• “My grandmother and grandfather, who were displaced after the war, were not exactly poor; they were blacksmiths. They had a custom-fitted bed with bedsprings made for my parents. They had it made in the little cottage in Bučnice where I was born. After the displacement, when my parents could return to the little cottage then, the house was not inhabited because it was surrounded by forest – all of the valuables were gone, of course. And the bed was gone as well. My father couldn't work as a disabled person then. So he began delivering scutch. Scutch was brown sawdust particles and scraps of flax that people used as fuel at that time. So my father delivered the scutch. Once he came to a house and shouted: “Here I am with your scutch.” There was nobody in there so he walked through some of the rooms and upon entering one of them, saw his own bed. At that moment there came a woman that knew who he was perfectly well. So she understood that he knew about the bed. Well, it was bad for a while. Of course, if my father got riled up and angry, it would result in hostility and it would come back to us. But my father probably did not do that because the people's sons used to come to dance with me. Zdeněk speaks to me even today when we meet. Even if he grew up in my parents' bed.”

  • “My teacher Mrs Jirásková, nobody knows anything about where she is or what has happened to her. And here you can see how important it is in your life to have a good luck. If it were not her, who knows what it all would have ended up like. The teacher felt sorry for me for some reason and took me in. I remember that when I was coming to school she was already watching for me and she often took my hand. And she spoke to me, she could speak German. So I babbled German to her and she slowly replied to me in Czech. After school – at that time there was no rush to be home or at the railway station, so we used to walk. After the school we would sit down on a slope behind the school and she would teach me Czech. There was no mark in my first school report but at the end of my first school year there was an A already. As time went by I was lucky to have met a few more teachers like that who took me in.”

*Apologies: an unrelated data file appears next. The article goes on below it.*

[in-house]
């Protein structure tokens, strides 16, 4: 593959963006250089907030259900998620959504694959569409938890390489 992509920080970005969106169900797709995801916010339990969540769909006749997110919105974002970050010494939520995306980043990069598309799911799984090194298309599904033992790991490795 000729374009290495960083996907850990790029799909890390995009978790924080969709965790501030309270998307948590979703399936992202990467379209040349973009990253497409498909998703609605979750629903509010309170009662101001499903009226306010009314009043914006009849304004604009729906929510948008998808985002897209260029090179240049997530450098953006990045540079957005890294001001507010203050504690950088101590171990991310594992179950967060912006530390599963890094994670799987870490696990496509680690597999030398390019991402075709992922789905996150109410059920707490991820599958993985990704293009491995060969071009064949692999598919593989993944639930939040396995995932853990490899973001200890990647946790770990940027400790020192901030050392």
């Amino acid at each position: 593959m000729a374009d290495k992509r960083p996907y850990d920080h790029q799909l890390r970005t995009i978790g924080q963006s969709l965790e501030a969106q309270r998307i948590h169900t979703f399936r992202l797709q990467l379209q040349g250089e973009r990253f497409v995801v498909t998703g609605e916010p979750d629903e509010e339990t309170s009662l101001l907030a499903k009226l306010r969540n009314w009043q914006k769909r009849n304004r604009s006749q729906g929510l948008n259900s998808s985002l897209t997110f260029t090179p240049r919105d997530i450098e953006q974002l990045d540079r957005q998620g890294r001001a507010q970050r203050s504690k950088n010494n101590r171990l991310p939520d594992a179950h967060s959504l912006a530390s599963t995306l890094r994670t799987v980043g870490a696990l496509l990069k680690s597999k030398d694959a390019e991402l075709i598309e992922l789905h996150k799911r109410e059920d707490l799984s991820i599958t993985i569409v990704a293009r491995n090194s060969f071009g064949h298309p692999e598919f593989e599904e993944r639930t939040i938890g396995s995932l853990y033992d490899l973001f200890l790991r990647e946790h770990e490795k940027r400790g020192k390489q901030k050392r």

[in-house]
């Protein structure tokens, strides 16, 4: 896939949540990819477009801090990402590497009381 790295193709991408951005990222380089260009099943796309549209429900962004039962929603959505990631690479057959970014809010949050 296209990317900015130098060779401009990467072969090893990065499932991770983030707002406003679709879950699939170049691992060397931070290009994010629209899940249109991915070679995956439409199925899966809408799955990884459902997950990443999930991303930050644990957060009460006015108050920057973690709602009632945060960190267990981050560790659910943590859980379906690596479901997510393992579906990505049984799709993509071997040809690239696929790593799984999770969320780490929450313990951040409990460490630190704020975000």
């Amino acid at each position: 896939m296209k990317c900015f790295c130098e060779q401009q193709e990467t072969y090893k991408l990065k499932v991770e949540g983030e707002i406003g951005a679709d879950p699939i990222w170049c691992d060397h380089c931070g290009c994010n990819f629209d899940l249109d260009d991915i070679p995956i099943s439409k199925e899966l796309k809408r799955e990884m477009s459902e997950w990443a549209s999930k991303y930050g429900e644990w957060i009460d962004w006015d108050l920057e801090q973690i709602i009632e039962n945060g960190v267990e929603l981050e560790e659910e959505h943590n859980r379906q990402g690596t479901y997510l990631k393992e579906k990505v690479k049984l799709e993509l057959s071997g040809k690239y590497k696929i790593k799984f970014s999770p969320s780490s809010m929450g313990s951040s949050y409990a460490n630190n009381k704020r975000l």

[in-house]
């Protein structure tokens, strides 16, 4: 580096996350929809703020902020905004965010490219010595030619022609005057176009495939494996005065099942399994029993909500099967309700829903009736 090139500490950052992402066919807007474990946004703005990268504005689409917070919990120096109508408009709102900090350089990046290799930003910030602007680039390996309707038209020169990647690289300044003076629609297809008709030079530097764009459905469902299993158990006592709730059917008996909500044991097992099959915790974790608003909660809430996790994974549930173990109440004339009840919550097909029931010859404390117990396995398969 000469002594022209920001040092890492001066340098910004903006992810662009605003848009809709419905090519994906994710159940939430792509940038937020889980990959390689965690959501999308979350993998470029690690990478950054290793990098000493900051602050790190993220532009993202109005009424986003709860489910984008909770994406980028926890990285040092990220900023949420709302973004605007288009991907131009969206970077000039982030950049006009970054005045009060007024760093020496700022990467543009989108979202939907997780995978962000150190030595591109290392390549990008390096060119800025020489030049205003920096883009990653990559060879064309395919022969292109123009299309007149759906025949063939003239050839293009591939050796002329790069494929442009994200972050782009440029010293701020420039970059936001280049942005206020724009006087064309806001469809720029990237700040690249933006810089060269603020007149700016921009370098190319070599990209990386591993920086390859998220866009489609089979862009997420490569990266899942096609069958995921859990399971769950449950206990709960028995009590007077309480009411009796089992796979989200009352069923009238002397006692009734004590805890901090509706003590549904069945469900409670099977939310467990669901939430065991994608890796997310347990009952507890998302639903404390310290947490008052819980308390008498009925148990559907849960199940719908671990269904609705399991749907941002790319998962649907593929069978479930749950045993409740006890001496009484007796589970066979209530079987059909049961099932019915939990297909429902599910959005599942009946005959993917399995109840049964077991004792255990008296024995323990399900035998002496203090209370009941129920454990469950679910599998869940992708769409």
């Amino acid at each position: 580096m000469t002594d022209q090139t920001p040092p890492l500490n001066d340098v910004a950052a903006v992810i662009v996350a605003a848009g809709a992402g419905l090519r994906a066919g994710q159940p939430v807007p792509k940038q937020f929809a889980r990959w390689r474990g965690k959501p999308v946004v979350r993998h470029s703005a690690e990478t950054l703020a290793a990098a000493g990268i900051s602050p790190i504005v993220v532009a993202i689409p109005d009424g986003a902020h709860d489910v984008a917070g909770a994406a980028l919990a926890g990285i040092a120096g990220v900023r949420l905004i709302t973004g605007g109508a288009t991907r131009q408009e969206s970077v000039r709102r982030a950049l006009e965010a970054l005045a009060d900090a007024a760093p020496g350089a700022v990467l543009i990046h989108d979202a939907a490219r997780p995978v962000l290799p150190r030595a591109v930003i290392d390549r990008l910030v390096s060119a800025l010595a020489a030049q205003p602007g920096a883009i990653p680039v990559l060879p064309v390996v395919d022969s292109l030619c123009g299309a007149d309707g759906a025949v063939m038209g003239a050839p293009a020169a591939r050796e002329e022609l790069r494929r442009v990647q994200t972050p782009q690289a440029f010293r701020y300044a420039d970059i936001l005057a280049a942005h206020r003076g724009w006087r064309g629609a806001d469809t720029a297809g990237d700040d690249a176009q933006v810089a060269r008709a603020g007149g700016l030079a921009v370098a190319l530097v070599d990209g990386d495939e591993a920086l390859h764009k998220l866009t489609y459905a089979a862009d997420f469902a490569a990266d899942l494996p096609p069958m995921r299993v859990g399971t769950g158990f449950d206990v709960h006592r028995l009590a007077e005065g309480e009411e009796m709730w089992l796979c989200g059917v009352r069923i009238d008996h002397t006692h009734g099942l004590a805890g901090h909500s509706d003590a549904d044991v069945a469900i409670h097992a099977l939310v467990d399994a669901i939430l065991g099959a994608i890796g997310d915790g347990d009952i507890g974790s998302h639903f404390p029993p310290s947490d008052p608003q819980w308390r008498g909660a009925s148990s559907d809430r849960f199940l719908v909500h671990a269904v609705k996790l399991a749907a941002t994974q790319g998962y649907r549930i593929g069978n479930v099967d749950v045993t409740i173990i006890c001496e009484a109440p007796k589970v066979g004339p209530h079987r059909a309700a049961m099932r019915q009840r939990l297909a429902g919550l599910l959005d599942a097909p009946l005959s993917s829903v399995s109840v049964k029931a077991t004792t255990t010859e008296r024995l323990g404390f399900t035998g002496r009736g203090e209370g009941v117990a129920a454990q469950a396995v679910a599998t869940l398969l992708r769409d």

• “Those who stayed here were mostly people who intended to improve the area and those who wanted to settle down in this region. I think that they found the work here to be rather difficult and that it took all their time. And also that it involved their whole families and their offspring, in order to improve what those before them destroyed. If the educated ones, who came there as a punishment, didn't like the country they later left when they could and went somewhere else. That is why, I dare say, there is a bad social life. There is tradition absent, there are roots missing here.”

  • Full recordings
  • 1

    Broumov, 25.01.2006

    duration: 01:38:16
    media recorded in project Sudetenland destinies
  • 2

    Broumovský klášter, 28.08.2017

    duration: 03:03:20
    media recorded in project Stories of 20th Century
  • 3

    Broumovský klášter, 16.07.2018

    duration: 01:06:00
    media recorded in project Stories of 20th Century
  • 4

    Hradec Králové, 25.04.2019

    duration: 01:05:42
    media recorded in project Příběhy regionu - HRK REG ED
  • 5

    Broumov, 13.07.2020

    duration: 01:50:04
    media recorded in project The Stories of Our Neigbours
Full recordings are available only for logged users.

Only later did I cry

01a0be0986d7e1fb2b3017cc91f1d9df17c1af90e6.jpg (historic)
Marianna Tomašovská
photo: soukromý archiv

  Marianna Tomašovská, born Marianna Rathnerová, was born in the village Bučnice in North-East Bohemia in the region of Adršpach-Teplice Rocks on March 14th, 1947. Both her parents had German citizenship. In the difficult post-war period, her father lost his hand shortly after the birth of his daughter. Her mother died in December 1949. Except for her father and his brother, Augustin, all her relatives lived in Germany. Her father, as a disabled person without Czech citizenship and therefore without any social support, was not able to look after his daughter for a couple of years. Thus, the little Marianna grew up as a village orphan in Teplice nad Metují. Her father married again in 1957 and that enabled Marianna to come back to her family. They moved to Broumov. Although she mastered the Czech language quickly and had excellent grades at school, she couldn’t study at Grammar School. Eventually she got to Brno where she graduated from the Secondary School of Nursing with a specialization in optics. After a couple of years working in Kladno and various other places, she returned to Broumov at the beginning of the 80s. She has lived there till the present day. After a temporary job at the railway, where she worked as a points woman, she got a job at an optician’s office in Broumov. She has been working there part time ever since. She has been divorced twice and has two children. Even though Mrs Tomašovská was born after the war, she spoke only German until she was six years old. Her childhood was influenced by the fate of the German population so much that she can be rightly considered a child of the old Sudetes. As she herself says, the displacement had a “large negative impact full of uncertainties on [her] childhood and youth.” The interview with Mrs Tomašovská took place in the room with her family tree, whose oldest records reach back to 1750.